[Date Prev][Date Next][Thread Prev][Thread Next][Date Index][Thread Index]

Rethinking "Collections" and Selection in the PostGutenberg Age

Dr. Harnad has asked that his message be forwarded to liblicense-l.
The Moderators

---------- Forwarded message ----------
Date: Tue, 15 Jan 2002 00:21:37 +0000 (GMT)
From: Stevan Harnad <harnad@cogprints.soton.ac.uk>
To: jisc-dner@JISCMAIL.AC.UK, september98-forum@amsci-forum.amsci.org
Cc: Lib Serials list <serialst@LIST.UVM.EDU>, liblicense-l@lists.yale.edu,
     Ann Okerson <ann.okerson@yale.edu>
Subject: Rethinking "Collections" and Selection in the PostGutenberg Age

Join the debate at: http://www.text-e.org
on "Libraries in the Digital Age" (Grunberg et al. 2002)

Below is my own commentary -- SH

Rethinking "Collections" and Selection in the PostGutenberg Age

Stevan Harnad

Librarians, in virtue of their profession (ex officio, so to speak), are
being propelled toward the digital future even faster than their users.
Yet they are still not seeing far enough, hence not thinking radically
enough. They are still thinking in terms of incoming "collections," a
Gutenberg, object-based view, updating only their notion of the medium of
the collection (papers, CD-ROM, online). I think this is short-sighted.
What is needed is a PostGutenberg, bit-based view, of distributed access
rather than local acquisitions.

There will still be some selection, but there will no longer be
collection. Digital "holdings" will be distributed worldwide, more like
the current "interlibrary loan" model, but for all "inventory" (which will
only be virtual) and not just for those works that are not "owned"! In
other words, there will be site-licensing and/or pay-per-view for
accessing the bits, which will not be held in a local "collection,"
particularly (though sometimes it might be easier or faster to store some
bits locally).

Yes, there will be some selection and taste exercised in designing the
local license agreements, because no library will be able to afford
limitless access to all bits for all its users (and, n.b.! we are only
speaking of non-give-away bits now: I will return to the special case of
give-away bits shortly). But these will only be default options, because,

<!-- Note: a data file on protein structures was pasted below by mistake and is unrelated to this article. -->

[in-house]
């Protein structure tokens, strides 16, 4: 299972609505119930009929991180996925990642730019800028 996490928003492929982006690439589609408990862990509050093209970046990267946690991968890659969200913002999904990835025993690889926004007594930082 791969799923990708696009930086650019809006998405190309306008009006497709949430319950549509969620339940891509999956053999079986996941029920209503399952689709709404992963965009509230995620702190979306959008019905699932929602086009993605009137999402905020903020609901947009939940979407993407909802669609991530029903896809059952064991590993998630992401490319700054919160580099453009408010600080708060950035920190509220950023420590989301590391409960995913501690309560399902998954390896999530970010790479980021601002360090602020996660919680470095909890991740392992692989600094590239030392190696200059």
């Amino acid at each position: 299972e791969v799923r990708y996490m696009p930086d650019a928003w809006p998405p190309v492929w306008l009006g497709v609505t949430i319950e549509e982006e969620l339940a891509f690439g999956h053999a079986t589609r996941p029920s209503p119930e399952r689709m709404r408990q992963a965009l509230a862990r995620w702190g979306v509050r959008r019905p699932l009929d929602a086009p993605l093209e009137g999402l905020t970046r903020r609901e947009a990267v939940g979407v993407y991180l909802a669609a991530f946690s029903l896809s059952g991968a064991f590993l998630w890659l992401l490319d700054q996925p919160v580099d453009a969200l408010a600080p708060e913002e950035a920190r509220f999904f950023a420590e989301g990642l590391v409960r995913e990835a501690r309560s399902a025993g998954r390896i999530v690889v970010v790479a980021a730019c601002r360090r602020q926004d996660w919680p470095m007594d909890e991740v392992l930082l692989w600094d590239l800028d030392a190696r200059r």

as is true with interlibrary loan today, in principle, despite the limits
of a library's specific, selected holdings, today's user can, by special
dispensation and intervention, usually get a hold of unheld works too. (A
digital library, by the way, is largely a consortium of users, giving the
users greater access than if they had to pay for it individually.)

There will be only two exceptions to this. One will be the analog
collection, which will be the digital library's counterpart of today's
"rare book collection." (The Gutenberg book is merely the extension of the
erstwhile rare book, into the PostGutenberg age.)

The second exception will be a more dramatic departure from what libraries
are used to doing, yet they are undoubtedly the best place and qualified
to do it right: Research institutional libraries (e.g., most university
libraries) will not only be CONSUMERS of the global distributed bits, they
will also be PROVIDERS, in the special case of the give-away literature:
The refereed research output of their own researchers will be stored and
made accessible as an OUTGOING collection, through interoperable
institutional self-archiving (see my own target essay in this symposium:
http://www.text-e.org/debats/index.cfm?conftext_ID=7 )

In exchange for providing online access to this outgoing collection for
free, libraries and their institutions will gain free incoming access to
the full contents of all the refereed periodicals they currently have to
pay for (dearly), because those will be the contents of all the other
institutions' outgoing refereed research collections. And 70-90% of the
annual windfall savings on the former serials expenditures for this
give-away refereed research will then be available to be spent on the
licences for the much larger non-give-away corpus (while 10-30% will need
to be redirected to paying the journals for refereeing the instition's
annual outgoing collection).

(To a certain extent, this distributed self-archiving model will also
apply to esoteric outgoing manuscripts that never sought nor would have
found an access-fee-based market.)

I close with some of the skywritten quote/commenting without which such a
skywriting exchange would be incomplete:

EQUIPE BPI: "[In Libraries in the Digital Age] in what way could the
traditional functions of public reading establishments - i.e. selecting,
acquiring and processing documents, making them available to the public,
conserving them or withdrawing them from collections - be transformed, and
with what consequences?"

Most of these "traditional" functions will become defunct (at the
individual library level), apart from the selection of the licensing
options and the preservation of the outgoing collection. (There will also